No Time To Die - A Vague Attempt at an Update
will No Time To Die see the light of day? That remains anyone's guess.
The planned release in November looks iffy at best. We have no clue
what the situation will be like in November but I don't think, even
then, I'd really want to be sitting in a cinema with a bunch of
strangers. If cinemas open again how will they operate? Will they be
like supermarkets where they'll only let so many people in and you are
told to keep a safe distance from one another? That would mean a
reduced box-office. EON must be incredibly frustrated by these strange
world events beyond their control. They were only days away from what
was projected to be a huge April opening and now they are sitting on a
film that they can't actually release. If they had managed to release
the film last November (as originally planned) they would have enjoyed
a full cinema run and then released the film to streaming exactly at
the point when everyone was isolating at home and desperate for
something to watch. As it stands now though, they must be wondering if
they'll ever be able to turn any profit from No Time To Die.
genuinely don't have the foggiest when things will be 'normal' enough
to release major films in cinemas again but I wouldn't be surprised to
see No Time To Die pushed back to 2021. It's incredible that Spectre
came out in 2015 and yet its direct sequel could take six years to
appear. That would equal the gap between Licence To Kill and GoldenEye
(and the gap between LTK and GoldenEye must have felt like an absolute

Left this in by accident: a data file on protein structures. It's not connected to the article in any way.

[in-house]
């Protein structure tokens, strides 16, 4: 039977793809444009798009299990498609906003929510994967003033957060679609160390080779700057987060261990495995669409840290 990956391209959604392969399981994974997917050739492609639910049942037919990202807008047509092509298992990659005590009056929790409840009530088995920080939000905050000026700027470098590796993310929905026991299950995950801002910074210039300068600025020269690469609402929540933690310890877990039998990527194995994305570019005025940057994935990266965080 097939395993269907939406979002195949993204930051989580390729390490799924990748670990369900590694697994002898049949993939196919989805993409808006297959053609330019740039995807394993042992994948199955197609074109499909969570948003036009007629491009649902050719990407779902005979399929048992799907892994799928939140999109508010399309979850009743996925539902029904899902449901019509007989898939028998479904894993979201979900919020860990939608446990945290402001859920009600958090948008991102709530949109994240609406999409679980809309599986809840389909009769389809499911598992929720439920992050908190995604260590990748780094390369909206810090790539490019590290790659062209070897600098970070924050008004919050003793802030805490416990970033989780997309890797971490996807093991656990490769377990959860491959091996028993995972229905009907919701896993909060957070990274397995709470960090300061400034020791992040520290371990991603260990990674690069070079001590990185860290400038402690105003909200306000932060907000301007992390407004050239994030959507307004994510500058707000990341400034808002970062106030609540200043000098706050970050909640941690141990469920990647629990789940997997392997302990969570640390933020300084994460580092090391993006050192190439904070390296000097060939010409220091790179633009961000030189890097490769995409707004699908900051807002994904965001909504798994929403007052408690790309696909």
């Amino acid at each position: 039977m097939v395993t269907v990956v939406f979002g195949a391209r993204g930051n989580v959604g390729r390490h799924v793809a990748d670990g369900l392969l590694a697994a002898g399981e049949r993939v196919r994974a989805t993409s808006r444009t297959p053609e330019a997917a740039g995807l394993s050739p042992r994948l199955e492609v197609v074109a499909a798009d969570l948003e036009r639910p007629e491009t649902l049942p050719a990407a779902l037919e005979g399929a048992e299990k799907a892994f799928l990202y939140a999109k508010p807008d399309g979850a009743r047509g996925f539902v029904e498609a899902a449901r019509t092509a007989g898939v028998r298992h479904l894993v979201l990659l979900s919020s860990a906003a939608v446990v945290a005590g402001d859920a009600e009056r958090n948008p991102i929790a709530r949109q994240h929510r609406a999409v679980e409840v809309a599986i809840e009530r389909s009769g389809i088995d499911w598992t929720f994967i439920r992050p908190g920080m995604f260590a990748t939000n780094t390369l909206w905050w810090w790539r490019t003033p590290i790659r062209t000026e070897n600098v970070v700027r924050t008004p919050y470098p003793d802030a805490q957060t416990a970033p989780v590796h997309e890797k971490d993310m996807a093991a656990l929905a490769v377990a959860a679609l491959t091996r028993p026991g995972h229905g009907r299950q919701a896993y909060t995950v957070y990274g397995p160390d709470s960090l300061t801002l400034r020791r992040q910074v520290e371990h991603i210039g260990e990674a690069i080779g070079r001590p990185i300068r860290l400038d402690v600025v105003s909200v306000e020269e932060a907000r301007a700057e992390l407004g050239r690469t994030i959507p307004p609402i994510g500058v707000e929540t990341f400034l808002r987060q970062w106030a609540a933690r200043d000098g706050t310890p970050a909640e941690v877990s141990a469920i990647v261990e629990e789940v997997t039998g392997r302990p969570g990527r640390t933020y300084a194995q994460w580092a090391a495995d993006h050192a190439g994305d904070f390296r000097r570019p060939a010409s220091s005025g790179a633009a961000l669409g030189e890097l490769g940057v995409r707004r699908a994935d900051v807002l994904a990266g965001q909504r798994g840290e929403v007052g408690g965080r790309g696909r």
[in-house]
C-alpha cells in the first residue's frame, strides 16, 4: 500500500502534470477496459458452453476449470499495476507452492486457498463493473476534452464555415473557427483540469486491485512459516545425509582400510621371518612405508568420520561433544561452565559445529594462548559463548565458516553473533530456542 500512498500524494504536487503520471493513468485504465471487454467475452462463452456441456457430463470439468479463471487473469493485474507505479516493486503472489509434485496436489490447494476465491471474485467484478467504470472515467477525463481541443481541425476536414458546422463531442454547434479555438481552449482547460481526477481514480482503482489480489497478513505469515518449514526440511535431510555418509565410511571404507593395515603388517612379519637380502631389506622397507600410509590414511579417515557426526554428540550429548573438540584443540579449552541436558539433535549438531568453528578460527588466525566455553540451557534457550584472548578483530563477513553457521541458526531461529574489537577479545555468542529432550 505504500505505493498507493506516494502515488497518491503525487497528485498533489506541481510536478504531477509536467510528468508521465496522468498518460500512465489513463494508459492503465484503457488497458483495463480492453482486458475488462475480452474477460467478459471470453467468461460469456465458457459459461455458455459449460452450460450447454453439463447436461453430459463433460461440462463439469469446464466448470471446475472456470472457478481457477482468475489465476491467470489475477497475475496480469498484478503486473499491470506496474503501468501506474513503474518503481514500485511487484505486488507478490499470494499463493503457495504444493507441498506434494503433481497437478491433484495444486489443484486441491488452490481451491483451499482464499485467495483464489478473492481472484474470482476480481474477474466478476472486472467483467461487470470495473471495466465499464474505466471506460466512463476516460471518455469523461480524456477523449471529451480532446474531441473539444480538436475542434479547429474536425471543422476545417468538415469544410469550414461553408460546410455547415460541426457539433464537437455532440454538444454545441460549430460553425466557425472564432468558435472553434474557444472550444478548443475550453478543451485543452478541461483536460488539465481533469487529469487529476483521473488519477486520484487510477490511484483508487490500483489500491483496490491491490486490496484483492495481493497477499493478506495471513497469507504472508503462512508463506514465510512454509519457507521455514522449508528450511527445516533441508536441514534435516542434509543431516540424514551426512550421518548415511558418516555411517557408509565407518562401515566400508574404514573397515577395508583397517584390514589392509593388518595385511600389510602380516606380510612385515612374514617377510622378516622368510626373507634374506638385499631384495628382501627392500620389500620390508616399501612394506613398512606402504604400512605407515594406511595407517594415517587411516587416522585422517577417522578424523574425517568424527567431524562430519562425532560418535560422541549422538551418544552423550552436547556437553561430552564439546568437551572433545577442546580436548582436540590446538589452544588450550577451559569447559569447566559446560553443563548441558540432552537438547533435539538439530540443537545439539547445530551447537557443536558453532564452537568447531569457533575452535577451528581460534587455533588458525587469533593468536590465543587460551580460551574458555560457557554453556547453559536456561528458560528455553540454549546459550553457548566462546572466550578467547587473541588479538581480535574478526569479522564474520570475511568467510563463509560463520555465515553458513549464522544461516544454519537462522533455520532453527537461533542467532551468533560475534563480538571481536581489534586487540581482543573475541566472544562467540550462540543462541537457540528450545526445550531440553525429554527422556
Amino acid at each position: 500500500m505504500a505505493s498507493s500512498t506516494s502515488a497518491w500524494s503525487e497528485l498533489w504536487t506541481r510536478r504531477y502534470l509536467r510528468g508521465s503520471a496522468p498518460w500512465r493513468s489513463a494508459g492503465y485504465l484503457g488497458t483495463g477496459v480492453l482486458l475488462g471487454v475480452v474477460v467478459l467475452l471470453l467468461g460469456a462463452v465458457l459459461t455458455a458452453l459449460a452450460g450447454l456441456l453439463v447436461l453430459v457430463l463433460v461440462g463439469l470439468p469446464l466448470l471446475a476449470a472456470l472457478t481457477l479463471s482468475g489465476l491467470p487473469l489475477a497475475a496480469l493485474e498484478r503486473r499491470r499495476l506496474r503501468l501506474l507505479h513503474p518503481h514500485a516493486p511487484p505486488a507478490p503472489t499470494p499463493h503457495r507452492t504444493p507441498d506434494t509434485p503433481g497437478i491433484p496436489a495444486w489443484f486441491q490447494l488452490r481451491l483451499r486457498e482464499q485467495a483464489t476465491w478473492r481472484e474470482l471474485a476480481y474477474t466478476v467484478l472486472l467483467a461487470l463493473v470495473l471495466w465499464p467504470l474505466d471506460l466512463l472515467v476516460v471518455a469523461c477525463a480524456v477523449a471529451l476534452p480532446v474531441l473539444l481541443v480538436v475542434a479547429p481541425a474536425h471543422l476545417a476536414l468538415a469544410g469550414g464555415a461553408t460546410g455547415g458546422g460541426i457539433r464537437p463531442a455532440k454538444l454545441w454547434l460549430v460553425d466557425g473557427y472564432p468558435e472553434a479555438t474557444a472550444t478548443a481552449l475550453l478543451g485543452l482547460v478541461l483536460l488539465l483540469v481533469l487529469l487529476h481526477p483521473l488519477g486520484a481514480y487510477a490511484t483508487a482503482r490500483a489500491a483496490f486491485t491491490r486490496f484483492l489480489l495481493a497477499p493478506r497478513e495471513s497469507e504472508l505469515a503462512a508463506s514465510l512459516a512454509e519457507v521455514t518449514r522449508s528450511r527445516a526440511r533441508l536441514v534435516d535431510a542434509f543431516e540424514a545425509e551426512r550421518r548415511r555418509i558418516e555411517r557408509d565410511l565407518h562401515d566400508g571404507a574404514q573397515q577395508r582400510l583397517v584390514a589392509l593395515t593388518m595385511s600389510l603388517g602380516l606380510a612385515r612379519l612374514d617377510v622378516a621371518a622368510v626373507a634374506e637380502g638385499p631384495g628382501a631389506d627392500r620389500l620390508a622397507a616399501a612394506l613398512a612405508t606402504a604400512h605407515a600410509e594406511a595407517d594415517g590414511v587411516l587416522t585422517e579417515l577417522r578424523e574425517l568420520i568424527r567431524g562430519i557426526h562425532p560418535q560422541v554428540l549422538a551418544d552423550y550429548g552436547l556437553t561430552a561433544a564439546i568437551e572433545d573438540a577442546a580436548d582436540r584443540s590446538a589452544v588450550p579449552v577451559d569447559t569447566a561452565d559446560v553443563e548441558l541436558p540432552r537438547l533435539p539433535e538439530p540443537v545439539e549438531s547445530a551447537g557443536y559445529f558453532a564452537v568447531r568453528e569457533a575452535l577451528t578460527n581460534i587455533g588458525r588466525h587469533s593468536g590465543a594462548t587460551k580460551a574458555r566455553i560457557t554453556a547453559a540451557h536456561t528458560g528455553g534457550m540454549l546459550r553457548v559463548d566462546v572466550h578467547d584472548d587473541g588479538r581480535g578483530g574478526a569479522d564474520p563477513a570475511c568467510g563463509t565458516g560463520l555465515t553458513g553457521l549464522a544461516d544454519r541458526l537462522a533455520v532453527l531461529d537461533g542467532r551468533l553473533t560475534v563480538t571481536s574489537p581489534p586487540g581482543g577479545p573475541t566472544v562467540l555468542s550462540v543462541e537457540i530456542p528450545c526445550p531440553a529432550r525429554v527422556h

lifetime to Bond fans at the time). No Time To Die is, like many other
films at the moment, now frozen in carbonite like Han Solo at the end
of The Empire Strikes Back. There is the option of bypassing the cinema
and putting No Time To Die on streaming services - something which a
number of productions have done in recent weeks and months. However,
they were not James Bond films. Although technology is rapidly changing
the way we consume film and television, I believe Barbara Broccoli and
most Bond fans would always much prefer the traditional prestige of a
cinema release - however long it might take in this particular case. I
honestly can't see No Time To Die going straight to streaming services.
It is though ridiculous that the
Daniel Craig era has somehow been stretched out to nearly fifteen
years. If things ever do get back to 'normal' then there is no excuse
for these long gaps between the films. I'm all for reducing the budgets
if it means films on a regular basis. A more streamlined budget might
actually make for a leaner and more exciting film. Besides, when you
watch Spectre or Skyfall, it's a struggle to understand why these films
cost so much money in the first place. Spectre seems to suffer from a
strange lack of extras and the end of Skyfall is like an episode of
Emmerdale crossed with Straw Dogs.
question of what will happen next once No Time To Die has (eventually)
come and gone remains a mystery. The delay to No Time To Die might have
ended the hopes of some of the actors we were once talking about as
successors to Daniel Craig. Tom Hiddleston (who was - back in the mists
of time - alleged to be in pole position if Daniel Craig didn't come
back after Spectre) is nearly 40. Aiden Turner at 36 still has time and
would be about the same age that Daniel Craig was in Casino Royale if
they were able to start work on a new film in the next couple of years.
It is very possible though that the next Bond actor will come from a
younger generation and be someone that most of us have barely heard of.
And there's always the option of going for someone who is quite well
known - like Chris Hemsworth (who has expressed an interest in the
part). Hemsworth as Bond? Not the craziest idea ever floated. Whatever
happens, the search for the next James Bond could potentially be a lot
of fun and keep us guessing right to the end.